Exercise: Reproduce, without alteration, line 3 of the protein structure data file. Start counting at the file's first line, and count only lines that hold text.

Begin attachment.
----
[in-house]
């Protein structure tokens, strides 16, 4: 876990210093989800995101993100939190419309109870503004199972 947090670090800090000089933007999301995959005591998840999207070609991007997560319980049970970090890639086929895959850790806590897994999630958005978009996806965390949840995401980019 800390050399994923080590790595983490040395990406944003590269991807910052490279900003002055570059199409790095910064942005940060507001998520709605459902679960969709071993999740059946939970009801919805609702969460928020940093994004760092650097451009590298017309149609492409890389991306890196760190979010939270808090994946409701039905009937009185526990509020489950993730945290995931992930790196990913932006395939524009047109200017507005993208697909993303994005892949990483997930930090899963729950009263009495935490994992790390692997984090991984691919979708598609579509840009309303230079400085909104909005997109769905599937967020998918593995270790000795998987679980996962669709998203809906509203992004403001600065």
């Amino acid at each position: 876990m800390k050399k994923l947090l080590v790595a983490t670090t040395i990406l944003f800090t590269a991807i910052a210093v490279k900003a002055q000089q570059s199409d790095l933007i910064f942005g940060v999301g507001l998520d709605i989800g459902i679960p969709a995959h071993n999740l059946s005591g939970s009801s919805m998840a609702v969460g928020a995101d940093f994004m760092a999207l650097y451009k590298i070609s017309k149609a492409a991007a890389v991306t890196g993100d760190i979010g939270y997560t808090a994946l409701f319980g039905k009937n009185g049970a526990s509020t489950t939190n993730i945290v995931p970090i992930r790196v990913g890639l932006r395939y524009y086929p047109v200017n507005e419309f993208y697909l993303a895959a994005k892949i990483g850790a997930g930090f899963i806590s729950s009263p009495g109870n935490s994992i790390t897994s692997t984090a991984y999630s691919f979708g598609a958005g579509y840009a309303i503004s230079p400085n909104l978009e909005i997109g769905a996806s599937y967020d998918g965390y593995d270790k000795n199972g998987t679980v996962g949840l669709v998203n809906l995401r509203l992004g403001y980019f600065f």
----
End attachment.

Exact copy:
């Amino acid at each position: 876990m800390k050399k994923l947090l080590v790595a983490t670090t040395i990406l944003f800090t590269a991807i910052a210093v490279k900003a002055q000089q570059s199409d790095l933007i910064f942005g940060v999301g507001l998520d709605i989800g459902i679960p969709a995959h071993n999740l059946s005591g939970s009801s919805m998840a609702v969460g928020a995101d940093f994004m760092a999207l650097y451009k590298i070609s017309k149609a492409a991007a890389v991306t890196g993100d760190i979010g939270y997560t808090a994946l409701f319980g039905k009937n009185g049970a526990s509020t489950t939190n993730i945290v995931p970090i992930r790196v990913g890639l932006r395939y524009y086929p047109v200017n507005e419309f993208y697909l993303a895959a994005k892949i990483g850790a997930g930090f899963i806590s729950s009263p009495g109870n935490s994992i790390t897994s692997t984090a991984y999630s691919f979708g598609a958005g579509y840009a309303i503004s230079p400085n909104l978009e909005i997109g769905a996806s599937y967020d998918g965390y593995d270790k000795n199972g998987t679980v996962g949840l669709v998203n809906l995401r509203l992004g403001y980019f600065f």